A Decade Undone: 2021 Update

LAUNCHED JULY 29, 2021

FULL REPORT | INTERACTIVE TOOL | MEDIA RELEASE

DYReport2021CioverA Decade Undone: 2021 Update, a follow-up to last year’s A Decade Undone: Youth Disconnection in the Age of Coronavirus, presents 2019 youth disconnection rates for the United States as a whole as well as by gender, race and ethnicity, region, state, metro area, county, congressional district, and public use microdata area (PUMA). These pre-coronavirus numbers create a map of vulnerability; they highlight where disconnection rates were already highest and therefore where the situation today is most precarious.

The number of teens and young adults disconnected from both work and school in the United States fell for the ninth year in a row, from a recession-fueled high of 14.7 percent in 2010 to 10.7 percent in 2019. The Covid-19 pandemic has caused youth disconnection rates to spike dramatically. We estimate, based on currently available youth unemployment data from the Bureau for Labor Statistics, enrollment and employment data from the Census Current Population Survey, and school closure information, that in May 2020 as many as nine million young people were out of school and out of work, more than twice as many as in 2019. Given the decline in youth unemployment in the second half of 2020, we anticipate that the number for 2020 as a whole will be closer to six million—considerably higher than in the years after the Great Recession. With students physically disconnected from schools and unemployment the highest it’s been since the Great Depression, young people with the fewest resources will be left even further behind their peers and face the highest barriers to reconnection. While it is clear that young people of all stripes will suffer, low-income people of color will be the hardest hit.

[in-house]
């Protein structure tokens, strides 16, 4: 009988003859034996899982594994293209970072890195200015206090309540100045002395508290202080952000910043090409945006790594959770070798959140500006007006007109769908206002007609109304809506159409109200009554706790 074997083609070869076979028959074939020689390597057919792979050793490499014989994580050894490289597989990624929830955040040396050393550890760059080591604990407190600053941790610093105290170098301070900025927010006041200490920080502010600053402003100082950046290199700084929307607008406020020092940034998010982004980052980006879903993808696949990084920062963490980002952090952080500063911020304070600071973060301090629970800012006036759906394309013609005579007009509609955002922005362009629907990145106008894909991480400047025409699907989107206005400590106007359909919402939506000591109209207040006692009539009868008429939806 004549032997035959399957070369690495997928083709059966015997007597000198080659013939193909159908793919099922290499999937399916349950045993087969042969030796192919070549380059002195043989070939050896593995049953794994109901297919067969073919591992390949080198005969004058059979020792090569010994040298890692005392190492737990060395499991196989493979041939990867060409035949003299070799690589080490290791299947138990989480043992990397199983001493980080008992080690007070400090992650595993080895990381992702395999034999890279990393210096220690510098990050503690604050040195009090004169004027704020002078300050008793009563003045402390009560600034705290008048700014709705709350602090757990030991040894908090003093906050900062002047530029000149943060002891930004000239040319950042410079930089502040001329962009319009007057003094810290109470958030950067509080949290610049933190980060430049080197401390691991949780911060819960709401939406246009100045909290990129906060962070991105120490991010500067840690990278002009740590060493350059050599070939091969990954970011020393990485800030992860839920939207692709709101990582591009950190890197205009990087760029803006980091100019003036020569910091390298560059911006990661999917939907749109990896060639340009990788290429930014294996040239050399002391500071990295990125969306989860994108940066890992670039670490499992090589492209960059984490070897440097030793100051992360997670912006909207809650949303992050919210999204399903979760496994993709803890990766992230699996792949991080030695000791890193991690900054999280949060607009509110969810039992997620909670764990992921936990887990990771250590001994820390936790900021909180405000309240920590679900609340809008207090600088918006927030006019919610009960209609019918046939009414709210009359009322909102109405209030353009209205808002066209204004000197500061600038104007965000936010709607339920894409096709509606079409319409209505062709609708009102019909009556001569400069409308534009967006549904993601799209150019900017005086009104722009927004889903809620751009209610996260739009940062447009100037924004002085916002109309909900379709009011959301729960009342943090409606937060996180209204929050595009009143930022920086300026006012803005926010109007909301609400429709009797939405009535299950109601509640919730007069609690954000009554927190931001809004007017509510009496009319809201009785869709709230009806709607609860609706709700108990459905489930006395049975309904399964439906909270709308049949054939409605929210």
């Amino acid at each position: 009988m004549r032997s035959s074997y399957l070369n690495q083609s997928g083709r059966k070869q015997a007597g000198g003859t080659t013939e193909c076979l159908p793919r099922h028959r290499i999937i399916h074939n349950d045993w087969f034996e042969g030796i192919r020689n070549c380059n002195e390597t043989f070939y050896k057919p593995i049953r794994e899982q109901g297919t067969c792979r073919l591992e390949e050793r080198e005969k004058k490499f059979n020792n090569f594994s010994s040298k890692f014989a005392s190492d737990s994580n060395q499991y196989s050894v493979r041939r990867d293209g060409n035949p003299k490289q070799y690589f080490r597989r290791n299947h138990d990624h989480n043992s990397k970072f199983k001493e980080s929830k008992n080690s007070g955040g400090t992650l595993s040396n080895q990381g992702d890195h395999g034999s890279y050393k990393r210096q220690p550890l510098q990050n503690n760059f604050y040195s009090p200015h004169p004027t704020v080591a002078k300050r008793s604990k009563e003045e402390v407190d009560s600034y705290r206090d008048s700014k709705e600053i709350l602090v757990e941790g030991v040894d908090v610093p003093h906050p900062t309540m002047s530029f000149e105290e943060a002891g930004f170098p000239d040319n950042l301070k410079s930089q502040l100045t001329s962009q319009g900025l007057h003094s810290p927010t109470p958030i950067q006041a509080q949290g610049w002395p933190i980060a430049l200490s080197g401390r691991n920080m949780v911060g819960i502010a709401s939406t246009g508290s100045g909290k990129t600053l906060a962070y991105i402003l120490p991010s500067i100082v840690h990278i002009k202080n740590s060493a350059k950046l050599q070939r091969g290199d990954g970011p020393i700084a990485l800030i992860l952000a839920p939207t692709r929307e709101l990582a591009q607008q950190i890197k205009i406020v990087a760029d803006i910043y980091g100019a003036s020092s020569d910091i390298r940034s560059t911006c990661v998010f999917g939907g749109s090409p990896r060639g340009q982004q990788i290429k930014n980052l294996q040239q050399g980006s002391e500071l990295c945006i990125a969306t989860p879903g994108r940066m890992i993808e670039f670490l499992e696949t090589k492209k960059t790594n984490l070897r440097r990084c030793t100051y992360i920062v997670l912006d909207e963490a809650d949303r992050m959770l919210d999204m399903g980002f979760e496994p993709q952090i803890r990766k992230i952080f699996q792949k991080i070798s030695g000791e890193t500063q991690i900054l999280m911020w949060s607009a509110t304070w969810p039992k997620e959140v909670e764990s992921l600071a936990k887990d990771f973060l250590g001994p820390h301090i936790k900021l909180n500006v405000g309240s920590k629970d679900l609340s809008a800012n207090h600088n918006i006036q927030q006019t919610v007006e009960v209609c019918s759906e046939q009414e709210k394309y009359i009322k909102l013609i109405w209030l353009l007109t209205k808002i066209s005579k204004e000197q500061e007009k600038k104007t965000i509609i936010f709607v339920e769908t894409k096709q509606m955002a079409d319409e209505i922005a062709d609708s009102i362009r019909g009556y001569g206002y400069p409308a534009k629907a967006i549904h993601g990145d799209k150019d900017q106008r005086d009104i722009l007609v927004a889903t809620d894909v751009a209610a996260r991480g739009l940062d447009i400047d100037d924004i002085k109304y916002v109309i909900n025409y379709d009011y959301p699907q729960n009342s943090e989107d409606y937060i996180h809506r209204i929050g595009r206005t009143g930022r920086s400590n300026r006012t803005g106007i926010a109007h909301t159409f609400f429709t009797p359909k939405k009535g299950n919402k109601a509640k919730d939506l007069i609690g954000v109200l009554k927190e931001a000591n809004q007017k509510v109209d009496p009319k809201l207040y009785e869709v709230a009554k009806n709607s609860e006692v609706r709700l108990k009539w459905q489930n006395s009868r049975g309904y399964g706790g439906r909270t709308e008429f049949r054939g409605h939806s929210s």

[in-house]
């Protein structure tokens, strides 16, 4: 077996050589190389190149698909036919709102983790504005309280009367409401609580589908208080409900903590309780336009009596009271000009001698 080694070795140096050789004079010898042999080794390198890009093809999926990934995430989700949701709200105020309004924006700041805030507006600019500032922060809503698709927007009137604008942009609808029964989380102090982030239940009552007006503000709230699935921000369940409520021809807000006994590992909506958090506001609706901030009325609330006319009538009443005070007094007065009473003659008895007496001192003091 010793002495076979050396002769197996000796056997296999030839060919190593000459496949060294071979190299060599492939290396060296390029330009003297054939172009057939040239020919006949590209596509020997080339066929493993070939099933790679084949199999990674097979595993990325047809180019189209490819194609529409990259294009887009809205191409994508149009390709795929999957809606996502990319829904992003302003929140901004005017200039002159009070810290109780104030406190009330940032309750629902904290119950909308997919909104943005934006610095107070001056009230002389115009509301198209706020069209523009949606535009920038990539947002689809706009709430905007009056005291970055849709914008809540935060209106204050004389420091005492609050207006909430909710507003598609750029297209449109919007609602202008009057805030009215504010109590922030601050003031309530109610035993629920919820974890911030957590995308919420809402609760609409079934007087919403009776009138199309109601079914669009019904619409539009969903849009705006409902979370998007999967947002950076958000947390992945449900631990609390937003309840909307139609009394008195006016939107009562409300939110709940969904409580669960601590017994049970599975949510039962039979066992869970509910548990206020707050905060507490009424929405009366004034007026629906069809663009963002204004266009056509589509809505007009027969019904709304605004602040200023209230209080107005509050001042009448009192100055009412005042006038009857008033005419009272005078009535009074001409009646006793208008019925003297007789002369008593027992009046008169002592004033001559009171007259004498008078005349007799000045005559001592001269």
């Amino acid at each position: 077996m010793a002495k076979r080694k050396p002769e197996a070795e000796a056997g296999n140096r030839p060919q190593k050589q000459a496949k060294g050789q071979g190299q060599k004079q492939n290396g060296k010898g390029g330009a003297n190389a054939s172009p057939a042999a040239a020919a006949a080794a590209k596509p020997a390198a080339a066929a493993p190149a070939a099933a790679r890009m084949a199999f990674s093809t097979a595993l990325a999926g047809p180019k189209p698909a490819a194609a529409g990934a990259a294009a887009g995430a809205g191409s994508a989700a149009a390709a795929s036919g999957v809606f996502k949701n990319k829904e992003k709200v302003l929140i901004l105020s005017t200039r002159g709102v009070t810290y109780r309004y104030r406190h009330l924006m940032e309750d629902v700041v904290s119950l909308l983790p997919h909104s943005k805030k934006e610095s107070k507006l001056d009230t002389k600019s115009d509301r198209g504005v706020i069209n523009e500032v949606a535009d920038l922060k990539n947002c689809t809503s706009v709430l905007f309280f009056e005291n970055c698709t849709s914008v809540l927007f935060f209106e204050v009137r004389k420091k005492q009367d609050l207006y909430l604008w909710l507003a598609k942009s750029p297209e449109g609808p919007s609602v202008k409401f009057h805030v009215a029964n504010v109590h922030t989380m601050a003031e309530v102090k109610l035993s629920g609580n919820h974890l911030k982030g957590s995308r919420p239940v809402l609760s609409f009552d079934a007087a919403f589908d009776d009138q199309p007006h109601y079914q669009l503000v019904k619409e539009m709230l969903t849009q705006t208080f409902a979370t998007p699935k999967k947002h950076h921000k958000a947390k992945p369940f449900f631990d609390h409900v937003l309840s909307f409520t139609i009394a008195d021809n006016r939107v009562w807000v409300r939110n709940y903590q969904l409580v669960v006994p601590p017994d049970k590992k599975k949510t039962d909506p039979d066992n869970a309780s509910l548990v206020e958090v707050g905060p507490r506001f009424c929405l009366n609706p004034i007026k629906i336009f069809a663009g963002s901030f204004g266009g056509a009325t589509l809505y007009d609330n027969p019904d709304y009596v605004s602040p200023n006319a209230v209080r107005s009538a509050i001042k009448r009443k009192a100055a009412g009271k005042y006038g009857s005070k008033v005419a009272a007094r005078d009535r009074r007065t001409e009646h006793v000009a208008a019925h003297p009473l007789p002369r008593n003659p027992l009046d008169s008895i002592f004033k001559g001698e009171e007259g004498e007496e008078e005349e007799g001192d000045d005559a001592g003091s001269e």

In the conclusion to this report, Measure of America identifies thirty “post-pandemic priority counties” where the combination of already-high youth disconnection rates (24 percent and up) and lengthy stretches of virtual-learning education during the 2020–2021 academic year has created an educational emergency. In these counties with high rates of disconnection and school closures, already- and newly-disconnected youth urgently need assistance to close preexisting educational gaps, regain the ground they lost in 2020, reconnect to the education system, and receive the help they need to gain a foothold in the labor market.

KEY FINDINGS

  • Nationally: The 2019 youth disconnection rate is 10.7 percent, or one in nine young people, down from 11.2 percent in 2018. The country’s disconnected youth are nearly twice as likely to live in poverty, more than three times as likely to have a disability, more than twice as likely to lack health insurance, and more than twenty times more likely to be institutionalized compared to connected youth. Disconnected youth 21-24 years old are less than half as likely to have a bachelor’s degree as their connected counterparts. Disconnected young women are over four times as likely to be mothers as their connected peers.DYRace